I have never been so perplexed over a franchise of films as I am over “The Eye” movies (three made thus far). The first is frequently called “original” and “creative” while I could easily spit out a number of other, better movies it shamelessly rips off. Just as frequently, “The Eye 2” is called “a letdown” and “mediocre.” Which leads me to say, if you thought the first one was amazing then you can skip this review, because I’m going to once again be the voice of dissent and tell you that this is a much better film than the first.
For starters, “The Eye 2” is a creative film with a story that seems derivative, but becomes quite original by the movie’s end. Joey is a woman who has been jilted one too many times, and decides to end her life by downing a ton of pills in a hotel room. Fortunately (or unfortunately, depending on your point of view) she is rescued, and her stomach is pumped in a brutally realistic scene that will have you dry heaving in your popcorn bowl.
Her near-death experience, coupled with the new life growing in her womb courtesy of her ex, enables Joey to see spirits – including the one stalking her.
“The Eye 2” is a deeper film than the first. Instead of just going for the jump scenes (although there are a few here as well), it also goes for a feeling of unease – and succeeds much of the time. A scene involving a double suicide is as freaky as anything I’ve seen in a while and just by itself is more creative and original than anything in the first film.
Those looking for a straight-out horror film however may be disappointed; the Pang Brothers were going for several styles here. “The Eye 2” plays as a drama at least as often as it plays the suspense card. It actually ends on a pretty uplifting beat, and several scenes change in emotional tone once you understand what is truly happening onscreen. What is here is more disturbing than scary; there are several scenes involving pre-partum bleeding, for example. There are also a couple of unintentionally amusing moments, and a couple of drawn out soap opera-style monologues, but the good far outweighs the bad.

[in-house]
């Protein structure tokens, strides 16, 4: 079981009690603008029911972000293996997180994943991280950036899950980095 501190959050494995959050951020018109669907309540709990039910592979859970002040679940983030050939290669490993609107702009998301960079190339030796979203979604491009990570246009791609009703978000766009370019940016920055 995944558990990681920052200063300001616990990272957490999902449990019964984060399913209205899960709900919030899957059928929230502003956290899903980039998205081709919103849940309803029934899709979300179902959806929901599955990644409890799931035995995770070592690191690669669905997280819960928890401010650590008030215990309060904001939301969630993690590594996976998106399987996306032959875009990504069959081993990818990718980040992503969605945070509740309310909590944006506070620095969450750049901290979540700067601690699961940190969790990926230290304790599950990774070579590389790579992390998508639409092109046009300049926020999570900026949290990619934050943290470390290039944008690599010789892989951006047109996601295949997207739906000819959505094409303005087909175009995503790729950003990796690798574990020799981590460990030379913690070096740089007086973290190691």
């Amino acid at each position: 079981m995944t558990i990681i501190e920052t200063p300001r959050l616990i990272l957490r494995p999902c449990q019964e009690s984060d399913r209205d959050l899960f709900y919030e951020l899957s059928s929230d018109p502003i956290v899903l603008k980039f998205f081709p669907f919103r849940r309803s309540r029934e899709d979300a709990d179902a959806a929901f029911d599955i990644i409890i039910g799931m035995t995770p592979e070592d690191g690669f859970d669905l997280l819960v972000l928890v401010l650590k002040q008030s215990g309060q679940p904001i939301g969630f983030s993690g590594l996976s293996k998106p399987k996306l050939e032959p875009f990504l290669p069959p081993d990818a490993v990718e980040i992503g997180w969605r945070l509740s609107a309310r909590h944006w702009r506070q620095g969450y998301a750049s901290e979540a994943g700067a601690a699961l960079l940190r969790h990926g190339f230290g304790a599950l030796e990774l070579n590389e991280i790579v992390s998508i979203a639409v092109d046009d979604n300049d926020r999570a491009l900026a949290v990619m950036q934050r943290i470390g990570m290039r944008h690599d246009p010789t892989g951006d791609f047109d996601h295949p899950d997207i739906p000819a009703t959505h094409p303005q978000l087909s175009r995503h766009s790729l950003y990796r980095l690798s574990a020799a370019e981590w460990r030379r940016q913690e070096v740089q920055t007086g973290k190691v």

Although “The Eye 2” is not a direct sequel of its predecessor, it shares similar themes along with a dynamic visual style and multi-faceted score. If you aren’t expecting a carbon-copy of the first film (or any of the other gazillion long-haired ghost flicks released in the last few years) you may be pleasantly surprised.
Pros: Creative and original. Really. Gave me the warm fuzzies by the time the credits rolled.
Cons: Joey’s whiny, pouty demeanor wears thin after a while. More dramatic than scary.
Review Rating: 3.75 out of 5 of the coolest packaging designs ever – the VCD box looks like an sonogram, complete with a cutout window that opens onto an insert filled with liquid. Suh-weet!
“The Eye 2” (2004)
Also known as: “Jian gui 2”, “Khon hen phi 2”
90 Minutes; Hong Kong / Thailand
Rated R for disturbing violent images
Eugenia Yuan (Yuen Chi-Kei)
Qi Shu (Joey Cheng)
Jesdaporn Pholdee (Sam)
Philip Kwok (Monk)
May Phua (Policewoman)
Rayson Tan (Gynacologist)
Directed by: The Pang Brothers (Oxide Pang Chun and Danny Pang)
Written by: Story written by Lawrence Cheng and Jo Jo Yuet-chun Hui.
Viewing Format: Import VCD.